Fewer people filed for asylum in the European Union in 2017, data published by the European Council on Refugees and Exiles shows. But while some individual nations saw big drops in the number of asylum seekers, others saw a significant increase.
The European Council on Refugees and Exiles (ECRE) has released data concerning asylum claims and their outcome in a dozen EU countries in 2017.
"Despite reports of asylum applications 'dropping off drastically' in the European Union throughout 2017, statistics published by national authorities seem to reveal a more complex picture across the continent," the ECRE said on its website. According to the organization, protection rates strongly vary between countries.
Asylum applications in Europe
Germany remained the leading reception country in the EU, despite witnessing a dramatic decrease in applications registered last year (222,683) compared to the year before (745,545). A significant reduction of asylum applications was also witnessed in Hungary and Bulgaria. Several countries - namely Italy, France, Belgium, Norway and Slovenia - saw a rise in the number of asylum seekers from 2016 to 2017.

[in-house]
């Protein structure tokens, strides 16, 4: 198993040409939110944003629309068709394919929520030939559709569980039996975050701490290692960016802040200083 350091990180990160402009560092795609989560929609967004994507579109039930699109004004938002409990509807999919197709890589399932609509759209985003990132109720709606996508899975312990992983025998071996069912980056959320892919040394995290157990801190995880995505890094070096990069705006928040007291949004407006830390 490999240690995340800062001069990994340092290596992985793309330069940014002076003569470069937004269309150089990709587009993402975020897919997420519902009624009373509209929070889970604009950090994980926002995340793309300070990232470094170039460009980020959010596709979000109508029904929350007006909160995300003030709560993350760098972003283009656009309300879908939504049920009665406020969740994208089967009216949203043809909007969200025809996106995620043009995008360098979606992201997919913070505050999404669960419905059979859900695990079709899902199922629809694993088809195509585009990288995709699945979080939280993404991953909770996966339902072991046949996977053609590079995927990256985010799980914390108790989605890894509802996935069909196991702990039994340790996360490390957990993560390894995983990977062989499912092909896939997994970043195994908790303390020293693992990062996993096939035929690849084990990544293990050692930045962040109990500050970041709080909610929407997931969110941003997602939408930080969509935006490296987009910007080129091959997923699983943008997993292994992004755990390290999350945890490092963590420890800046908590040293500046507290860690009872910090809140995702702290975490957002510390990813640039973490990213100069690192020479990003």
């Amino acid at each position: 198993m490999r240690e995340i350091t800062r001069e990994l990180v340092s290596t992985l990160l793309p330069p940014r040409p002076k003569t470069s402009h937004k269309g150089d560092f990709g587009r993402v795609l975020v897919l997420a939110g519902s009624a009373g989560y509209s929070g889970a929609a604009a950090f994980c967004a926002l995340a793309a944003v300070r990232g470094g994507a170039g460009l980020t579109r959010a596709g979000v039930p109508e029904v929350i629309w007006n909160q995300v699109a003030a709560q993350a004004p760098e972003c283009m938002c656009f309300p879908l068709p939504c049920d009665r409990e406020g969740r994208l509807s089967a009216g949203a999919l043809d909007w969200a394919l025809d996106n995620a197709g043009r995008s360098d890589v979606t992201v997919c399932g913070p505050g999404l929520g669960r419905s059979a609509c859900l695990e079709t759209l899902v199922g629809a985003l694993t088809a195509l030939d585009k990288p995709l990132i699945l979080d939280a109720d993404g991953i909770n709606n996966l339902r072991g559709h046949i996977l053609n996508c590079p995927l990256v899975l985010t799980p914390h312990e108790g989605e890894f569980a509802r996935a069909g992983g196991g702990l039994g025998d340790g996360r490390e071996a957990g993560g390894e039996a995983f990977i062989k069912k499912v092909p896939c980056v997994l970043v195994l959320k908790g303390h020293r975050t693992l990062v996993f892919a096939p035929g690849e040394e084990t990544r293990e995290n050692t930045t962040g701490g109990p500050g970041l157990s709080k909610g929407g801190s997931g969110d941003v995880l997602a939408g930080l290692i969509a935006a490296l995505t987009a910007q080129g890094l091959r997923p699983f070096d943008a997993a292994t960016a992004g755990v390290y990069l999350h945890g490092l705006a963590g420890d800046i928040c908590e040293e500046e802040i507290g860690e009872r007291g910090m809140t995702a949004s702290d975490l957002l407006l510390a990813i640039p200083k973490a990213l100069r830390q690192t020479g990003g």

Syria was among the top three countries of origin of asylum seekers in Germany, Austria, Belgium, the Netherlands, Sweden, Norway, Bulgaria and Hungary. Afghanistan was among the top three countries of origin in Germany, France, Austria, Belgium, Bulgaria, Hungary and Slovenia.
Italy and Poland, however, saw neither Syria nor Afghanistan among the top three countries of origin for asylum seekers in 2017. In Italy, the biggest refugee groups came from Nigeria, Bangladesh and Pakistan, while Poland saw the highest numbers of asylum applications from citizens from Russia, Ukraine and Tajikistan. France recorded Albania as the top country of origin.
Italy received 9,473 applications by unaccompanied children, far ahead of other countries such as Austria (1,751), Sweden (1,336), the Netherlands (1,181) and Norway (191).
Discrepancies in protection rates
Substantial drops in overall recognition rates were marked in Germany and Sweden in the course of 2017, even though the main nationalities of persons seeking asylum in those countries remained the same. Conversely, countries including Belgium, Italy, Hungary and Poland had higher recognition rates in 2017 compared to 2016.
Asylum seekers from Afghanistan continued to face an 'asylum lottery' as their chances of obtaining a form of protection ranged from 83.1% in France to 30% in Hungary.